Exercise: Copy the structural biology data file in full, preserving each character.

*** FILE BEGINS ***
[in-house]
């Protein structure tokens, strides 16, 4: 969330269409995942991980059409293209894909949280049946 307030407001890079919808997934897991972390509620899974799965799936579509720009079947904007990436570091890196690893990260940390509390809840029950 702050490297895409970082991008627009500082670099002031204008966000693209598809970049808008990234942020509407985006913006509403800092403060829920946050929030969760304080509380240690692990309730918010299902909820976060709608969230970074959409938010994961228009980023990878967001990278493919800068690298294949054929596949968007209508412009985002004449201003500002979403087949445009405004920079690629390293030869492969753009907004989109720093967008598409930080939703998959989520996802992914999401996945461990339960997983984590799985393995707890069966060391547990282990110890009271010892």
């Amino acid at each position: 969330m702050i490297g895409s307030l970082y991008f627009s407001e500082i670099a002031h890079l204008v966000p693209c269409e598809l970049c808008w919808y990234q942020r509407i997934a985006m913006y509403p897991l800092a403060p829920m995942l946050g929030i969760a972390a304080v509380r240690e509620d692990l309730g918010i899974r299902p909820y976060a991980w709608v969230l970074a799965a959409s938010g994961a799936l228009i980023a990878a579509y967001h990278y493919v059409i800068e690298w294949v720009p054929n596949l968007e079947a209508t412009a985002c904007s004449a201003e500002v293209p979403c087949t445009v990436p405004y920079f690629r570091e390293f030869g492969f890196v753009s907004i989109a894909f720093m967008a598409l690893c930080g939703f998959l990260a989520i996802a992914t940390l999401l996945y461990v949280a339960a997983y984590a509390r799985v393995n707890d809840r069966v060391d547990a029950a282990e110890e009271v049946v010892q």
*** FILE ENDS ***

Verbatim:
[in-house]
């Protein structure tokens, strides 16, 4: 969330269409995942991980059409293209894909949280049946 307030407001890079919808997934897991972390509620899974799965799936579509720009079947904007990436570091890196690893990260940390509390809840029950 702050490297895409970082991008627009500082670099002031204008966000693209598809970049808008990234942020509407985006913006509403800092403060829920946050929030969760304080509380240690692990309730918010299902909820976060709608969230970074959409938010994961228009980023990878967001990278493919800068690298294949054929596949968007209508412009985002004449201003500002979403087949445009405004920079690629390293030869492969753009907004989109720093967008598409930080939703998959989520996802992914999401996945461990339960997983984590799985393995707890069966060391547990282990110890009271010892």
């Amino acid at each position: 969330m702050i490297g895409s307030l970082y991008f627009s407001e500082i670099a002031h890079l204008v966000p693209c269409e598809l970049c808008w919808y990234q942020r509407i997934a985006m913006y509403p897991l800092a403060p829920m995942l946050g929030i969760a972390a304080v509380r240690e509620d692990l309730g918010i899974r299902p909820y976060a991980w709608v969230l970074a799965a959409s938010g994961a799936l228009i980023a990878a579509y967001h990278y493919v059409i800068e690298w294949v720009p054929n596949l968007e079947a209508t412009a985002c904007s004449a201003e500002v293209p979403c087949t445009v990436p405004y920079f690629r570091e390293f030869g492969f890196v753009s907004i989109a894909f720093m967008a598409l690893c930080g939703f998959l990260a989520i996802a992914t940390l999401l996945y461990v949280a339960a997983y984590a509390r799985v393995n707890d809840r069966v060391d547990a029950a282990e110890e009271v049946v010892q």